In their modelling, CISCO use considerably lower rates for video rates than Akamai (~1Mbps) with an expectation of 7%/year reduction in required bandwidth (halving bandwidth every 10 years). But I didn't notice a concomitant demand for increased definition and frame-rate - which will drive video bandwidth demand upwards much faster than encoding improvements drive them down.

Perhaps we'll stay at around 4 Mbps...

Neither CISCO nor Akamai model for a "Disruptive Event", like Apple rolling-out a Video iPod...

History shows previous attempts at wide-scale "Video on Demand" have floundered.
In 1993 Oracle, as documented by Fortune Magazine, tried to build a centralised video service (4Mbps) based around the nCube massively parallel processor. An SGI system was estimated at $2,000/user which was 10-times cheaper than an IBM mainframe. A longer, more financially focussed history corroborates the story. What isn't said in the stories is that the processing model was for the remote-control to command the server, so the database needed to pause, rewind, slow/fast forward etc the streams of every TV. There was no local buffering device to reduce the server problem to "mere streaming". Probably because consumer hard-disks were ~100MB (200secs @ 4Mbps) at the time and probably not able to stream at full rate. A local server with 4Gb storage would've been an uneconomic$5-10,000.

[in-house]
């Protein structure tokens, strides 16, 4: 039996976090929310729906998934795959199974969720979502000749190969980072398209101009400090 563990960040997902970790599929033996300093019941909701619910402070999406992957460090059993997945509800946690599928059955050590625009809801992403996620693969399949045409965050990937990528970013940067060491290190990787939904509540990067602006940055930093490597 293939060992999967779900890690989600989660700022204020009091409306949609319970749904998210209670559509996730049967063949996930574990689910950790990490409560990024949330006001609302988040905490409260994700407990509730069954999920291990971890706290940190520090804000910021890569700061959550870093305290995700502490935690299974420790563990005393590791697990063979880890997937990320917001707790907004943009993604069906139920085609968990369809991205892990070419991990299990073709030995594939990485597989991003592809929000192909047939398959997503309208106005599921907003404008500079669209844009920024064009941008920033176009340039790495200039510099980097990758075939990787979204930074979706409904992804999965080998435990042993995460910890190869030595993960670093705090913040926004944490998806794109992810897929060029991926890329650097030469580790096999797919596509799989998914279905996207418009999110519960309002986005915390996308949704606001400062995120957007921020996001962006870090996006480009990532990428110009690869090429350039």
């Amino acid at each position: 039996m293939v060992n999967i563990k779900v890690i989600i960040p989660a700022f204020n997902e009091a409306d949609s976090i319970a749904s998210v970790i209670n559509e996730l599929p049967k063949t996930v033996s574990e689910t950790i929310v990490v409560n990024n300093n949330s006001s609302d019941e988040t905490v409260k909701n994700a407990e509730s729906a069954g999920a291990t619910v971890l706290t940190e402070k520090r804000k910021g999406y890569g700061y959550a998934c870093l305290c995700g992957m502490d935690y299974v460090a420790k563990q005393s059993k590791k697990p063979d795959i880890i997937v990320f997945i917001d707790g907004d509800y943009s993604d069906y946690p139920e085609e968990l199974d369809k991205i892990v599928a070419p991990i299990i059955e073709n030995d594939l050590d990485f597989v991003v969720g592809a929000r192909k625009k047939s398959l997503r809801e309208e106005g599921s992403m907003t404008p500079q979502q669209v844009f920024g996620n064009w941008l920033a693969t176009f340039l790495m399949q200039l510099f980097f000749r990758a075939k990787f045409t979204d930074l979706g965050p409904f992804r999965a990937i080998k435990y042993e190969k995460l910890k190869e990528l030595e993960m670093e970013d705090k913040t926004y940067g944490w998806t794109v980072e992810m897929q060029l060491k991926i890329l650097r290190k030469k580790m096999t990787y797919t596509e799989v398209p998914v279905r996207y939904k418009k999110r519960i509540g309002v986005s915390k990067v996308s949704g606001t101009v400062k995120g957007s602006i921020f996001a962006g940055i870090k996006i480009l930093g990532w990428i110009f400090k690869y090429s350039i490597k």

He (Larry Ellison, CEO) says the nCube2 computer, made up of as many as 8,192 microprocessors, will be able to deliver video on demand to 30,000 users simultaneously by early 1994, at a capital cost of $600 per viewer. The next-generation nCube3, due in early 1995, will pack 65,000 microprocessors into a box the size of a walk-in closet and will handle 150,000 concurrent users at$300 apiece.
Why did these attempts by large, highly-motivated, well-funded, technically-savvy companies with a track-record of success fail with very large pots of gold waiting for the first to crack the problem?

I surmise it was the aggregate head-end bandwidth demands: 30,000 users at 4Mbps is 120Gbps and the per-premise cost of the network installation.

Even with current technologies, building a reliable, replicated head-end with that capacity is a stretch, albeit not that hard with 10Gbps ethernet now available. Using the then current, and well known, 100 channel cable TV systems, distributing via coax or fibre to 100,000 premises was possible. But as we know from the NBN roll-out, "premises passes" is not nearly the same as "premises connected". Consumers take time to enrol in new services, as is well explained by Rogers, "Diffusion of Innovation" theory.